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As Citibank unceremoniously consolidated upwards of $500 million in billings at Young & Rubicam, one executive from a Citibank agency called it "bad news."

He didn't mean bad just for Citibank agencies of record J. Walter Thompson Co., Lowe & Partners/SMS and Foote, Cone & Belding; he meant it was rotten for the entire ad industry.

Don't mistake this as whining from a poor loser. Something is definitely amiss. Citibank's action crystalized a treacherous trend where agency reviews are held on less than level playing fields. That was evident when Ogilvy & Mather, never part of the "official" review, captured GTE Corp. In Apple Computer's review, TBWA Chiat/Day surfaced only when Steve Jobs took over at Apple. The net result was the same: Agencies spent time, money and ideas on a review they never had a prayer of winning.

Now enter Citibank, and a review dating back to last year, when three incumbents were asked to pitch for three different products. Not only was Y&R not on the radar screen-some claim Citibank denied Y&R's involvement as recently as two months ago-but those pitching the business didn't know the review's true scope. Moreover, the incumbents had to present creative; not so for Y&R, which got by with only a capabilities presentation.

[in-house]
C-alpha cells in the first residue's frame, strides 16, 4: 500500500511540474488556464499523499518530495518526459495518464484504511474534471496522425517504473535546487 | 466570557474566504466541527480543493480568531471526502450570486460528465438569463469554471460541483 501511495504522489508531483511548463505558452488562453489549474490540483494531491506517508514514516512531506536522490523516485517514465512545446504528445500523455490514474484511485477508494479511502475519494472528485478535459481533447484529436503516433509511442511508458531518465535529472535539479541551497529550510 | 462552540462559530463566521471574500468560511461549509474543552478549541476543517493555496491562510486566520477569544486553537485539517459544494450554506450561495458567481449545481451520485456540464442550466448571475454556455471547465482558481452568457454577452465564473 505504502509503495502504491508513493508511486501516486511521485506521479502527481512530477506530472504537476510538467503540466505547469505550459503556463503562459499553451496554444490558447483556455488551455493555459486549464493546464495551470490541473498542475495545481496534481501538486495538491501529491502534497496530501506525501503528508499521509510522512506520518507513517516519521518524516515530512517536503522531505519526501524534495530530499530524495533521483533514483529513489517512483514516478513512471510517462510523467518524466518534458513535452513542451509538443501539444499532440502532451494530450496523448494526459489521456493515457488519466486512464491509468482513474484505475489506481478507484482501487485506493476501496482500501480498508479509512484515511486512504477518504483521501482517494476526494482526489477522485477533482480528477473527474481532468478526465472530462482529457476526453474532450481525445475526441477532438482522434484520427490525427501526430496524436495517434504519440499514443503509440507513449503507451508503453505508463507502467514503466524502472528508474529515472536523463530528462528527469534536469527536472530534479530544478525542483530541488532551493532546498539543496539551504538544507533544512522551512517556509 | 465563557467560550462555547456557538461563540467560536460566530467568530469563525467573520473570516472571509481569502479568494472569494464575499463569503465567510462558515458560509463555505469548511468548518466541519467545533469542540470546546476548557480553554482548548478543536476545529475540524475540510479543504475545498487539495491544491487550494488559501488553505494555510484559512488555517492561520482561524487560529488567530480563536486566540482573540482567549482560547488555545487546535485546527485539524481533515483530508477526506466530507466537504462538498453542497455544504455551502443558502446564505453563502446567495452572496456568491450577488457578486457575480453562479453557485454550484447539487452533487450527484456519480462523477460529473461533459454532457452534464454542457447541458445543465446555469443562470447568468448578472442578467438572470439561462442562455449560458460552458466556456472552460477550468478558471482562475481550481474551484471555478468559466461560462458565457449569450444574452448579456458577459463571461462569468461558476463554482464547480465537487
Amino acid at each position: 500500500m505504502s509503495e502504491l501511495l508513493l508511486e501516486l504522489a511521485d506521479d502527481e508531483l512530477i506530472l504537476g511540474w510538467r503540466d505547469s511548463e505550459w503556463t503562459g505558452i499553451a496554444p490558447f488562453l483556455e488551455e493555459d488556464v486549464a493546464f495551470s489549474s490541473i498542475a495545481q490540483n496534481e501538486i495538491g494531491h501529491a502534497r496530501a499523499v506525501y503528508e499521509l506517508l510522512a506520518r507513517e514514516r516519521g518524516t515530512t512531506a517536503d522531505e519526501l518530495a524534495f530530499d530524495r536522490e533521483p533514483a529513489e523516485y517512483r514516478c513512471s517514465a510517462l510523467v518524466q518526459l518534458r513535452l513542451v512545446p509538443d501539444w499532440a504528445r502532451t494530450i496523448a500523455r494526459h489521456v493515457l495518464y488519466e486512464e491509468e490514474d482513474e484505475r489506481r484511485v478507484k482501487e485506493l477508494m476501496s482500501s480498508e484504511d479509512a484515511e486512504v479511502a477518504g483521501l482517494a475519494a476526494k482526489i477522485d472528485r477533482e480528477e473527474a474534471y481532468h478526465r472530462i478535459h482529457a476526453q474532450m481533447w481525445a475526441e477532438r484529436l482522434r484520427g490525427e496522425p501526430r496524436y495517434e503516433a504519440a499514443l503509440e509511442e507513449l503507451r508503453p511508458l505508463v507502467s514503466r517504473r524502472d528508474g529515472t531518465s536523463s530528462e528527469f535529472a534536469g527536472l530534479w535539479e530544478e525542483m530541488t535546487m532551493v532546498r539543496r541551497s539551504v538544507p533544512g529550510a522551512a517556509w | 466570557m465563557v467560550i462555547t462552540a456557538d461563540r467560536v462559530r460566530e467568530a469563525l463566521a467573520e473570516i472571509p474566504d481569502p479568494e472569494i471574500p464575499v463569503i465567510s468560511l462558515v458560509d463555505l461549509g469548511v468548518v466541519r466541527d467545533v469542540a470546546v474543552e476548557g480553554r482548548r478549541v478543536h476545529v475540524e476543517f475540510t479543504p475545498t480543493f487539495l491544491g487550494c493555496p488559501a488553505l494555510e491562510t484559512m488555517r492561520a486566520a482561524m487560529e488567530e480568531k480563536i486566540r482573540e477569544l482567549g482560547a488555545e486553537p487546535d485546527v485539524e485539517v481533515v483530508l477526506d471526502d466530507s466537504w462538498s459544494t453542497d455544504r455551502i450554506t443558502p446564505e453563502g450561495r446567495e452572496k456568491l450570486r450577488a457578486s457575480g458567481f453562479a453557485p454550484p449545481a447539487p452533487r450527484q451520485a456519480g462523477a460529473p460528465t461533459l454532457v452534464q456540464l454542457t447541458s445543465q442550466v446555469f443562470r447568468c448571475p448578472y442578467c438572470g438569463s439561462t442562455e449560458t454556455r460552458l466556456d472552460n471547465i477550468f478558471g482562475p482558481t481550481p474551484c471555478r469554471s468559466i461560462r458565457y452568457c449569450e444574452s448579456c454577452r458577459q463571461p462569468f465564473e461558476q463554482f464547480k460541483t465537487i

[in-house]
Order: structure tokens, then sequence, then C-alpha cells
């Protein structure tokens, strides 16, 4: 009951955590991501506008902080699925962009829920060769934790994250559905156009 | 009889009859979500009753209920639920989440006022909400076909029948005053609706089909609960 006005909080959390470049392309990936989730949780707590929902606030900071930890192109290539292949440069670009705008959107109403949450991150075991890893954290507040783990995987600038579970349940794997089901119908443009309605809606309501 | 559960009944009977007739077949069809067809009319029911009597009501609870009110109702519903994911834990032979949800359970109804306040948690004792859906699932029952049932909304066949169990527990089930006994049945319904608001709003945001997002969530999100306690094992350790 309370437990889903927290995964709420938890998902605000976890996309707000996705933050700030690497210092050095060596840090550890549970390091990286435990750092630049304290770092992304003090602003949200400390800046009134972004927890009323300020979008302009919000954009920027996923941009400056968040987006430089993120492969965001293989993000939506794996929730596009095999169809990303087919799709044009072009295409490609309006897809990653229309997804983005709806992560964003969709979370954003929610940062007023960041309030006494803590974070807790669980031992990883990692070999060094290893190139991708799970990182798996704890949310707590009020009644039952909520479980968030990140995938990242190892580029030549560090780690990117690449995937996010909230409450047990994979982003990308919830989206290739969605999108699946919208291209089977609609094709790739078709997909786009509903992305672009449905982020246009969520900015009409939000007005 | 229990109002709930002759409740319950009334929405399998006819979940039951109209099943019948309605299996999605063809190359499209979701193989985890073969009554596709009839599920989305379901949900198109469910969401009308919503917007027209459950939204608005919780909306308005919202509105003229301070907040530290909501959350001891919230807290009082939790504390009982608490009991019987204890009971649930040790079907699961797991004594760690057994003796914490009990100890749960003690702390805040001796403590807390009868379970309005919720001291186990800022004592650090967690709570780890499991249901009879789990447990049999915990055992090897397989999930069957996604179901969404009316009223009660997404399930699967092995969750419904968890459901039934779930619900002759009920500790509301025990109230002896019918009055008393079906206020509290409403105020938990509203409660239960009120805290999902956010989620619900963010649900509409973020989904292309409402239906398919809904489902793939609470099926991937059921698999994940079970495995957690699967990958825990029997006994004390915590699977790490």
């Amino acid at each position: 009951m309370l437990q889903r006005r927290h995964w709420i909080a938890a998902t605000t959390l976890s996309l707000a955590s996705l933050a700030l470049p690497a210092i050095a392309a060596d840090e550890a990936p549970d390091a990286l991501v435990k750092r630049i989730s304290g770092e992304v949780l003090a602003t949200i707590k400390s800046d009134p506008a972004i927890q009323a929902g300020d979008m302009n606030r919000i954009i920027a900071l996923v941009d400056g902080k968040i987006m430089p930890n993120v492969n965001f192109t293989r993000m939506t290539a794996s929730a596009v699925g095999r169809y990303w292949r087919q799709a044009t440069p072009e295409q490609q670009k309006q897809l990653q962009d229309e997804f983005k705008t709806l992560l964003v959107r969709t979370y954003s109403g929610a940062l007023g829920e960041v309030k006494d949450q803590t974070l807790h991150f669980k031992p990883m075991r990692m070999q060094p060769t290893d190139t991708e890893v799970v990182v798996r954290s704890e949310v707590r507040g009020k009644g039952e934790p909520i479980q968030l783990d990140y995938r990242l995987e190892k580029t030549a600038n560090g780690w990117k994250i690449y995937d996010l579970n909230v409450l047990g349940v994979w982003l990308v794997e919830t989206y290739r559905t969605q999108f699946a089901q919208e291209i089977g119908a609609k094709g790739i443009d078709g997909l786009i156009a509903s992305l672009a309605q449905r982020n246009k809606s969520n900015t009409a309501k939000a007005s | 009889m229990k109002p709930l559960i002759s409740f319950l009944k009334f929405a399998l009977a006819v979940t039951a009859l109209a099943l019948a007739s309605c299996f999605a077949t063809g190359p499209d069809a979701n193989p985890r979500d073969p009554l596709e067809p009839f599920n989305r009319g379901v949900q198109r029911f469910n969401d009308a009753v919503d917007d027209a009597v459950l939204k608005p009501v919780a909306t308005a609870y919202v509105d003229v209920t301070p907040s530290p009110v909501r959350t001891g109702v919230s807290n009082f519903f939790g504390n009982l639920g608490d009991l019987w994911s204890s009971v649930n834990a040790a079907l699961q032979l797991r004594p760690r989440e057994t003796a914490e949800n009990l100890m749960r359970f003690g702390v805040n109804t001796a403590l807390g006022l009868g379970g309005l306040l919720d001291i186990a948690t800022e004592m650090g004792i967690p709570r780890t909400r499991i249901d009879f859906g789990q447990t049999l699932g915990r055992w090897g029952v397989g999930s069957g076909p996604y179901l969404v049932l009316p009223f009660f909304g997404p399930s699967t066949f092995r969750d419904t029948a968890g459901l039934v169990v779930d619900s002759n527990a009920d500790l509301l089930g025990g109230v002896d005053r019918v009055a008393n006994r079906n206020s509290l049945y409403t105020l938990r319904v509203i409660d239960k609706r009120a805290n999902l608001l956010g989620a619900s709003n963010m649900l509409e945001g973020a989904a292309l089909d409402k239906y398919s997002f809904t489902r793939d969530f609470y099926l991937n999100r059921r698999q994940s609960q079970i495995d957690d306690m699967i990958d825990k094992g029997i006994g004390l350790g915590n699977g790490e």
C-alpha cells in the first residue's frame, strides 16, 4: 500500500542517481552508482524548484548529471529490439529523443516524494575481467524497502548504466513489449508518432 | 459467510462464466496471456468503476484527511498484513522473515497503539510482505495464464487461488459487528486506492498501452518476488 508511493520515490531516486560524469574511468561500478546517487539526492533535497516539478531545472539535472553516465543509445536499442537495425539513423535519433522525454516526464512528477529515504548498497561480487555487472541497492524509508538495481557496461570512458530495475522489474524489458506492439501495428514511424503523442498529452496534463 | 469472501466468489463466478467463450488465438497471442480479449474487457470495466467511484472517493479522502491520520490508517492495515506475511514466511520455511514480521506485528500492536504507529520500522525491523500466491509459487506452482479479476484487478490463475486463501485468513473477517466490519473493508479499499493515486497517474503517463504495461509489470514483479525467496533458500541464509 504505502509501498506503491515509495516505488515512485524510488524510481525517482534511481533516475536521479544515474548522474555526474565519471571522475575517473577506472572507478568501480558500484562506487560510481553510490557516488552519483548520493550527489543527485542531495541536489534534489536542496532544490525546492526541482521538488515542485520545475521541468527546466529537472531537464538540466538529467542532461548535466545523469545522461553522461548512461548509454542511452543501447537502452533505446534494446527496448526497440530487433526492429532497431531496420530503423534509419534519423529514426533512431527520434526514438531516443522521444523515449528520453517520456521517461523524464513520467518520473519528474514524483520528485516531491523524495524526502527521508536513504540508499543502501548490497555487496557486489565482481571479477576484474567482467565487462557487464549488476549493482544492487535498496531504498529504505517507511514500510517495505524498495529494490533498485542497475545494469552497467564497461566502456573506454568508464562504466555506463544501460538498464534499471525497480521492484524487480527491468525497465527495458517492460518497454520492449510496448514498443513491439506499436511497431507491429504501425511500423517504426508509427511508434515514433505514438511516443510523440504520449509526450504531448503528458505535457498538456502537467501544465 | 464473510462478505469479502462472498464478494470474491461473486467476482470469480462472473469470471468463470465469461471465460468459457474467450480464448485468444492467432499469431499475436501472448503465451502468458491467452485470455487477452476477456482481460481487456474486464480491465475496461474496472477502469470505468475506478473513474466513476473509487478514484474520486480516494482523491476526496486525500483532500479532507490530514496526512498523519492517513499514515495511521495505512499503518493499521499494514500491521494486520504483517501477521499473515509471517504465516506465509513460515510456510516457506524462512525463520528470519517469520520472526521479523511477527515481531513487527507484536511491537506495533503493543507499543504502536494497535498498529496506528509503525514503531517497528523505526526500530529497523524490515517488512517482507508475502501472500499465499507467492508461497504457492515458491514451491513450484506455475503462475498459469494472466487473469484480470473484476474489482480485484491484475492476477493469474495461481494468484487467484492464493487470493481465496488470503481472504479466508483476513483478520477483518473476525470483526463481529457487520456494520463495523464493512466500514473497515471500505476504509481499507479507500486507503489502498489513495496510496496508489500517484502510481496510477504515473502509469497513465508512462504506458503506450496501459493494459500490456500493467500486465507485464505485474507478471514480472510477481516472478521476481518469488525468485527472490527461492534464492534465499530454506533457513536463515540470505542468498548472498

Citibank defenders say the marketer was fed up after months of failing to see the desired type of work from the incumbents. "It was our business and nobody else's," said Citibank Senior VP-Global Marketing Brian Ruder. But that is specious: No agency can deliver on cue when it receives false signals. The incumbents needed to be told Y&R was in the picture, and what it was being asked to do.

It's often said that agency/client relationships no longer are built on the golf course or over dinner. Would that they were-at least then there's some public indication of what's going on. But relationships are still important. Y&R, from the top down, is said by insiders to have wooed Citibank for 18 months before getting the nod.

Now President-CEO Richard Beattie of Mazda North American Operations is promising an open review for its $240 million ad business with no special favors for O&M. For the good of all, including advertisers, let's hope he's telling it straight.

Whether a positive indicator of the state of advertising creativity or a negative statement on programming quality-it's most likely a combination of both-there's little question that commercials are among the most entertaining features on TV today.

Moreover, advertising remains essentially the

sole revenue stream for broadcast networks. So we were a bit surprised to learn the National Academy of Television Arts and Sciences in New York was opposed to the awarding of Emmys for TV commercials. In fact, it's battling its Los Angeles sibling (and "Emmy" co-owner), the Academy of Television Arts and Sciences, which favors letting advertisers in on the Emmy fun. An arbitrator's decision is due no later than Aug. 25.

The irony in this tiff over TV advertising is that the New York-based National Academy oversees daytime programming, including such lowbrow fare as soap operas and talk shows.

The main dispute between the academies boils down to how each defines "programming." However they define it, we'd still rather spend time with the

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